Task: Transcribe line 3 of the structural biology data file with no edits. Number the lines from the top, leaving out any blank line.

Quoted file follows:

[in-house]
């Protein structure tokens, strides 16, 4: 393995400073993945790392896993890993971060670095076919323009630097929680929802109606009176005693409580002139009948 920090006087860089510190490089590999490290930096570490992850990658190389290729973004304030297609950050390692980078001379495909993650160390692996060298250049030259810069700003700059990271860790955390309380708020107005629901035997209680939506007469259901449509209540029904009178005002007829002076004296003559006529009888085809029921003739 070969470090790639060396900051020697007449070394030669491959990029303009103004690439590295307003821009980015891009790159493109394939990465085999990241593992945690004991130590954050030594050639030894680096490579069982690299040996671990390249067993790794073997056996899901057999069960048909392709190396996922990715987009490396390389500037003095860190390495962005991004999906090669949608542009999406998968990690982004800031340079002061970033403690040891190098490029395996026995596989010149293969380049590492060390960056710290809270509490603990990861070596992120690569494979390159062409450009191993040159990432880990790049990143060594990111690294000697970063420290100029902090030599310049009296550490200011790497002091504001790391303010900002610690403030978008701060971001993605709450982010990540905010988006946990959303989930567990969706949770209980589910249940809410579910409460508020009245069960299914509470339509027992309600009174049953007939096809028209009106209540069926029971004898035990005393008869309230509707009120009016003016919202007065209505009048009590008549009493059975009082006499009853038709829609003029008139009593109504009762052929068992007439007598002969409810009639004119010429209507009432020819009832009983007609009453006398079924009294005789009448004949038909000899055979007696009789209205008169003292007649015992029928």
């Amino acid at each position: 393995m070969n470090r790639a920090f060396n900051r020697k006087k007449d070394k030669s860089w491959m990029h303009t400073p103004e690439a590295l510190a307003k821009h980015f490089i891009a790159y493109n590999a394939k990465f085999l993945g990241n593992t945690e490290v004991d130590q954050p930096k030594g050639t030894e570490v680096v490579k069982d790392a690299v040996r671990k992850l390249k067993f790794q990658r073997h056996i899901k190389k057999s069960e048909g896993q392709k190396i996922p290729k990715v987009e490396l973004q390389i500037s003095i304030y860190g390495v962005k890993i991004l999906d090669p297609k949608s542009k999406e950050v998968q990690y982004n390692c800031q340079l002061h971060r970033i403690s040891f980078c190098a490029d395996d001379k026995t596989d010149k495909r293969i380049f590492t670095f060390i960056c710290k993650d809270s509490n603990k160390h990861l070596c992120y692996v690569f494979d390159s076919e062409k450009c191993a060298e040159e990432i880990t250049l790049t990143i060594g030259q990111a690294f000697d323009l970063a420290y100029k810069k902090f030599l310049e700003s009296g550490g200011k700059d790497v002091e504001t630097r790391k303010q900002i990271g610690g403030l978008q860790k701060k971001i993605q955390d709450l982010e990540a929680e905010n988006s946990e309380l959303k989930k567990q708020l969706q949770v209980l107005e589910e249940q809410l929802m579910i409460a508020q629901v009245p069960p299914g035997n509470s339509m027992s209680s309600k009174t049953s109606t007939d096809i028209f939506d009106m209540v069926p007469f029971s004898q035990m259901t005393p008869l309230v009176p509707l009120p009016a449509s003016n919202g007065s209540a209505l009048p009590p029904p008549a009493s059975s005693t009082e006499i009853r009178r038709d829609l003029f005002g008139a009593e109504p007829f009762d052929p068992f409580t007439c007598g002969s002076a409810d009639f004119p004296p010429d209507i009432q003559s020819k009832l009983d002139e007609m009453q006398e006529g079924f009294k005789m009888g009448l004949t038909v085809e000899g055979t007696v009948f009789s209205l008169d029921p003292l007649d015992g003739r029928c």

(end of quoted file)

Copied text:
């Amino acid at each position: 393995m070969n470090r790639a920090f060396n900051r020697k006087k007449d070394k030669s860089w491959m990029h303009t400073p103004e690439a590295l510190a307003k821009h980015f490089i891009a790159y493109n590999a394939k990465f085999l993945g990241n593992t945690e490290v004991d130590q954050p930096k030594g050639t030894e570490v680096v490579k069982d790392a690299v040996r671990k992850l390249k067993f790794q990658r073997h056996i899901k190389k057999s069960e048909g896993q392709k190396i996922p290729k990715v987009e490396l973004q390389i500037s003095i304030y860190g390495v962005k890993i991004l999906d090669p297609k949608s542009k999406e950050v998968q990690y982004n390692c800031q340079l002061h971060r970033i403690s040891f980078c190098a490029d395996d001379k026995t596989d010149k495909r293969i380049f590492t670095f060390i960056c710290k993650d809270s509490n603990k160390h990861l070596c992120y692996v690569f494979d390159s076919e062409k450009c191993a060298e040159e990432i880990t250049l790049t990143i060594g030259q990111a690294f000697d323009l970063a420290y100029k810069k902090f030599l310049e700003s009296g550490g200011k700059d790497v002091e504001t630097r790391k303010q900002i990271g610690g403030l978008q860790k701060k971001i993605q955390d709450l982010e990540a929680e905010n988006s946990e309380l959303k989930k567990q708020l969706q949770v209980l107005e589910e249940q809410l929802m579910i409460a508020q629901v009245p069960p299914g035997n509470s339509m027992s209680s309600k009174t049953s109606t007939d096809i028209f939506d009106m209540v069926p007469f029971s004898q035990m259901t005393p008869l309230v009176p509707l009120p009016a449509s003016n919202g007065s209540a209505l009048p009590p029904p008549a009493s059975s005693t009082e006499i009853r009178r038709d829609l003029f005002g008139a009593e109504p007829f009762d052929p068992f409580t007439c007598g002969s002076a409810d009639f004119p004296p010429d209507i009432q003559s020819k009832l009983d002139e007609m009453q006398e006529g079924f009294k005789m009888g009448l004949t038909v085809e000899g055979t007696v009948f009789s209205l008169d029921p003292l007649d015992g003739r029928c």